MIT-Led Research Team Adds Compact Cas7-11 Enzyme to CRISPR ToolkitJune 22, 2022
In 2021, researchers at the Massachusetts Institute of Technology's McGovern Institute for Brain Research discovered and characterized Cas7-11, the first CRISPR enzyme that makes precise, guided cuts to RNA strands without harming cells in the process. Now, with collaborators at the University of Tokyo, the same team reveals that Cas7-11 can be shrunk to a more compact version, making it an even more viable option for editing the RNA inside living cells.
The discovery of Cas7-11 opened the doors to a more precise form of RNA editing. However, Cas7-11 is a massive protein and too big to fit inside a single viral vector. Using cryo-electron microscopy, the research team knew that Cas7-11 was like an amalgamation of five separate Cas enzymes, fused into one single gene, but they were not sure exactly how those parts folded and fit together.
McGovern Fellow Jonathan Gootenberg said that the act of binding its target tRNA strand and the guide RNA revealed how the pieces assembled and which parts of the protein were critical to recognizing and cutting RNA. The researchers also found a section of the protein without any functional role. The researchers removed it, re-engineering Cas7-11 to make it smaller without taking away its ability to target RNA. The team tested the impact of removing different bits of the section, resulting in a new compact version of the protein, dubbed Cas7-11S.
For more details, read the article in MIT News.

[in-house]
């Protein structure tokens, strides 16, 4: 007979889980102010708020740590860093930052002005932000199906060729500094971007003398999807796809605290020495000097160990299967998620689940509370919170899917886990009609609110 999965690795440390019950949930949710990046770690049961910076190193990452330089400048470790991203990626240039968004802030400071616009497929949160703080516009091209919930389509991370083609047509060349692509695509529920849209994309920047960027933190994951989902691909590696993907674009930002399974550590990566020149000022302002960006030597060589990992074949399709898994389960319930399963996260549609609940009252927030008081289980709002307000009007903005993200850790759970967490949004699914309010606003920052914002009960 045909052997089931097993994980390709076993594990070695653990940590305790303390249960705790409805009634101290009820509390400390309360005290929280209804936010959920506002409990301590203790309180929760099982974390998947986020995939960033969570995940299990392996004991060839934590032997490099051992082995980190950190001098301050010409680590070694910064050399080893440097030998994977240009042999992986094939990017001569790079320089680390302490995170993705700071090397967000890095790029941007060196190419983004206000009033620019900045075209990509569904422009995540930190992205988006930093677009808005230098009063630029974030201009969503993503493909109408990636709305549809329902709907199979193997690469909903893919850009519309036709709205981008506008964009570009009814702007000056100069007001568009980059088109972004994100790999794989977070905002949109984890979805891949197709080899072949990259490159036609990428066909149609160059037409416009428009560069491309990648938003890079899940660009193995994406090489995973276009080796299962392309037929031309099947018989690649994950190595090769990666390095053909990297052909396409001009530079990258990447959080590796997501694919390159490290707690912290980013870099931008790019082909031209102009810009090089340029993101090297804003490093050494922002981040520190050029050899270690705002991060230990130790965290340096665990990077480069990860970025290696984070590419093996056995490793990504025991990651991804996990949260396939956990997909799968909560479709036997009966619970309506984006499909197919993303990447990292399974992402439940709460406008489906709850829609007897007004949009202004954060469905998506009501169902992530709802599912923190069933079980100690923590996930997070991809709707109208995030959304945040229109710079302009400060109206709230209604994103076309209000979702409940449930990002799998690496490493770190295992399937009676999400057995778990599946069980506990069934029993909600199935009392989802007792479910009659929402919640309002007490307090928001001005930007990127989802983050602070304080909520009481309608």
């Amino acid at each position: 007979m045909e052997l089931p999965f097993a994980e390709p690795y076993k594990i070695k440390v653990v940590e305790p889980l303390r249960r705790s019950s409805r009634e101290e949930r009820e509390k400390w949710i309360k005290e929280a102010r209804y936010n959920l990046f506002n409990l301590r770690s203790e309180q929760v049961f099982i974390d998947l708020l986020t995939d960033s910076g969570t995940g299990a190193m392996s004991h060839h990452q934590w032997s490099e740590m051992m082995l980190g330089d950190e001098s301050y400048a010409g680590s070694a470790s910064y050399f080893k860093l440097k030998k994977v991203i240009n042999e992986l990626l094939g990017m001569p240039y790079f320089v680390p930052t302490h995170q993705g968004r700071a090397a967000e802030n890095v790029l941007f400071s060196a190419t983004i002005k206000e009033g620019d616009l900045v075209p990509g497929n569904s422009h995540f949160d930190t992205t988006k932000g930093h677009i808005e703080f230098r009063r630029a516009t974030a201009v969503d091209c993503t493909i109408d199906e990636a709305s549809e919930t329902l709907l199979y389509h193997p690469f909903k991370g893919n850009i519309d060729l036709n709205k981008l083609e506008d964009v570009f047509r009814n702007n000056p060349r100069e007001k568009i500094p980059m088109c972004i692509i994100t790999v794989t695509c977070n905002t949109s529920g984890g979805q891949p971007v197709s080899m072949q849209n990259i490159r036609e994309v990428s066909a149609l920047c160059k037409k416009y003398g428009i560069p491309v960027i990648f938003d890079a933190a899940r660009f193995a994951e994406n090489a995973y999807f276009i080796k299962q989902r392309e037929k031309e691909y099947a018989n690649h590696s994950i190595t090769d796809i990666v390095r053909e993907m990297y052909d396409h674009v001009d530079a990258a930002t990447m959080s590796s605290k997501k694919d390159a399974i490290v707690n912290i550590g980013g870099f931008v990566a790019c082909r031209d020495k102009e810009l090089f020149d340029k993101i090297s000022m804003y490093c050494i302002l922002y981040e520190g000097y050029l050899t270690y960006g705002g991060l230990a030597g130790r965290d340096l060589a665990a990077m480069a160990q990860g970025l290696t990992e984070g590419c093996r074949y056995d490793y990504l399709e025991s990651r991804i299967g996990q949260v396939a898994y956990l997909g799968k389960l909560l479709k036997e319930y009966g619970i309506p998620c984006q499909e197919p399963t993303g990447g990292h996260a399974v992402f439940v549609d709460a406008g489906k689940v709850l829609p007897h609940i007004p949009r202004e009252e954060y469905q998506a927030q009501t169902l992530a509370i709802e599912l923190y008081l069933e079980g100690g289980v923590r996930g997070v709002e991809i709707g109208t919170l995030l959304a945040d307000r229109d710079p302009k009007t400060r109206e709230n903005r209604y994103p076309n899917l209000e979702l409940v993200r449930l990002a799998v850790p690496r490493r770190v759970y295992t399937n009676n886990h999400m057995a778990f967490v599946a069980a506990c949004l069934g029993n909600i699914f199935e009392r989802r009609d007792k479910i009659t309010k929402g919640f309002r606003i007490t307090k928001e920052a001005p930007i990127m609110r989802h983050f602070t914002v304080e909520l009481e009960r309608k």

You might also like:
- Pocket K No. 54: Plant Breeding Innovation: CRISPR-Cas9
- CRISPR-Combo Edits and Regulates Genes at the Same Time
- Cas-CLOVER, an Alternative to CRISPR-Cas9
Biotech Updates is a weekly newsletter of ISAAA, a not-for-profit organization. It is distributed for free to over 22,000 subscribers worldwide to inform them about the key developments in biosciences, especially in biotechnology. Your support will help us in our mission to feed the world with knowledge. You can help by donating as little as $10.
See more articles:
Gene Editing Supplement (June 22, 2022)
Research and Tools
- Rice With More Resistant Starch Made Possible Using CRISPR-Cas9
- Researchers Use CRISPR-Cas9 in Cultured Oysters
- CRISPR SWAPnDROP Enables Efficient Large-Scale Interspecies Gene Transfer
- MIT-Led Research Team Adds Compact Cas7-11 Enzyme to CRISPR Toolkit
- Experts Enhance Editing Rates of CRISPR-Cas12a
Public Acceptance and Engagement
- Experts Discuss Addressing Public Acceptance of CRISPR in Agriculture and Medicine
Read the latest:
- Biotech Updates (May 24, 2023)
- Gene Editing Supplement (May 24, 2023)
- Gene Drive Supplement (February 22, 2023)
Subscribe to BU: